Prime Minister Scott Morrison has revealed a heartbreaking email he received from three children that “floored” him as he strives to move Australia on from the coronavirus crisis.
Mr Morrison when speaking at the National Press Club on Tuesday was asked by a reporter whether it was time for older Australians to accept that they will need to take an economic hit now to protect their children and grandchildren.
The prime minister said it was not about setting one group of Australians against another and that the country was in this together.
He then spoke about letters he had received from various Australians, including one from a man named Andrew who lost his wife of 50 years and couldn’t give her the send off that she wanted.
He received another one from a woman who didn’t get to see her mum in an aged care facility before she died.
“To suggest that any group is not feeling the impacts of this one way or the other, and set it up as some sort of generation conflict, I think, is very unconstructive,” he said.
“It’s not the approach [of] my government. We’ve all got to do what we’ve got to do. I agree, it is hitting young people much harder. That’s why we have invested in additional services on mental health.”
Mr Morrison had earlier brought up the email he received from three children in Western Australia.
“It completely floored me,” he said.
“Their father, terminally ill, and they told me they understood their dad’s funeral would have to be small.
“And they wanted me to know that they were OK with it because, they said, it will help keep hospitals available for other patients with cancers and diseases. That is incredible.”
Australians at risk of losing everything
He also spoke about a letter he received from a Sydney chef named Greg who has six children.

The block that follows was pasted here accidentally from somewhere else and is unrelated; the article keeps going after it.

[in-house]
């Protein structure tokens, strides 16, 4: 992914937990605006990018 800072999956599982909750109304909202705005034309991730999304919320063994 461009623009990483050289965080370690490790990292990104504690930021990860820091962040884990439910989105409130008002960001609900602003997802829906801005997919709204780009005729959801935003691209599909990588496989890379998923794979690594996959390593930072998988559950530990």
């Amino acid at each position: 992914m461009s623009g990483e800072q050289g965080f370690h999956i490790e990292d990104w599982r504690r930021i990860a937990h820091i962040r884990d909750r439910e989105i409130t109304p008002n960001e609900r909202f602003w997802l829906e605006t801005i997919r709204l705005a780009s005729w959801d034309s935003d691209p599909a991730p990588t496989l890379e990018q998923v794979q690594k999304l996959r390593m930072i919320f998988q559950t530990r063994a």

“He wrote to me about his business suffering from the restrictions saying that everything he had worked for was at Risk. “
“Sue from Jimboomba told me that other than a first homeowner’s grant, she had never received a cent from the government. JobKeeper saved her business, she said, and she just wanted to say thank you.”
The prime minister went on to say people are amazing.
“And there was Rebecca, a young woman, she is also terminally ill, and she sent me this beautiful handwritten letter just wanting to let me know that she was praying for me, every day,” he said.
“And then there is Tai from Traralgon, he wrote this: ‘We just need someone to fire the starter’s gun on the economy, someone to say, on your mark, get, set, go’.
“I have good news for him. Today I want to talk about that recovery, because that is what millions of Australians are now relying on and there is reason to hope.
“Australia is weathering this storm better than many, and better than most. Indeed, together, with a handful of nations, we have led the world in this response. Our response has followed a clear plan to save lives and save livelihoods.”
Mr Morrison told reporters and peers at the press club the government would work with businesses and unions to create jobs to reignite the lagging economy. He plans to fix enterprise bargaining, streamline awards and boost job training.
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